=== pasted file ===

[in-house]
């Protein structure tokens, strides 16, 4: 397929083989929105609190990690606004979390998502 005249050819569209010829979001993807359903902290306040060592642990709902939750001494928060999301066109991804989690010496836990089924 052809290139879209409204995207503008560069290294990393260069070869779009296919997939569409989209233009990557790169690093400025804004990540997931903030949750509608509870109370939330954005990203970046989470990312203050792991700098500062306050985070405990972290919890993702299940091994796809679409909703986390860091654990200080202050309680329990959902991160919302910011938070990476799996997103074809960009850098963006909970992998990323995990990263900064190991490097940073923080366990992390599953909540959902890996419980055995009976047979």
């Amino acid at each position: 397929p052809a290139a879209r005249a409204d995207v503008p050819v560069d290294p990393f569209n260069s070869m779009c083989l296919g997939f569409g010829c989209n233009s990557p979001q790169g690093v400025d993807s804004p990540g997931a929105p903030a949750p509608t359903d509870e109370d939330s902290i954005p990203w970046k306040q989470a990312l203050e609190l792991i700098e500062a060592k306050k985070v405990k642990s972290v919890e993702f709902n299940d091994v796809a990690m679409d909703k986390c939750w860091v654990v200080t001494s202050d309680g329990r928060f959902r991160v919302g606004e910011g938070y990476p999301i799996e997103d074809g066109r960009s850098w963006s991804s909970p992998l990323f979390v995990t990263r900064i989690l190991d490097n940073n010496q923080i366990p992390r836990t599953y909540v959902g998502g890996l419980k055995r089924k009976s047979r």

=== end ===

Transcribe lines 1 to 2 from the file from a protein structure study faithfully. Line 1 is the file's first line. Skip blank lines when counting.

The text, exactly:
[in-house]
């Protein structure tokens, strides 16, 4: 397929083989929105609190990690606004979390998502 005249050819569209010829979001993807359903902290306040060592642990709902939750001494928060999301066109991804989690010496836990089924 052809290139879209409204995207503008560069290294990393260069070869779009296919997939569409989209233009990557790169690093400025804004990540997931903030949750509608509870109370939330954005990203970046989470990312203050792991700098500062306050985070405990972290919890993702299940091994796809679409909703986390860091654990200080202050309680329990959902991160919302910011938070990476799996997103074809960009850098963006909970992998990323995990990263900064190991490097940073923080366990992390599953909540959902890996419980055995009976047979």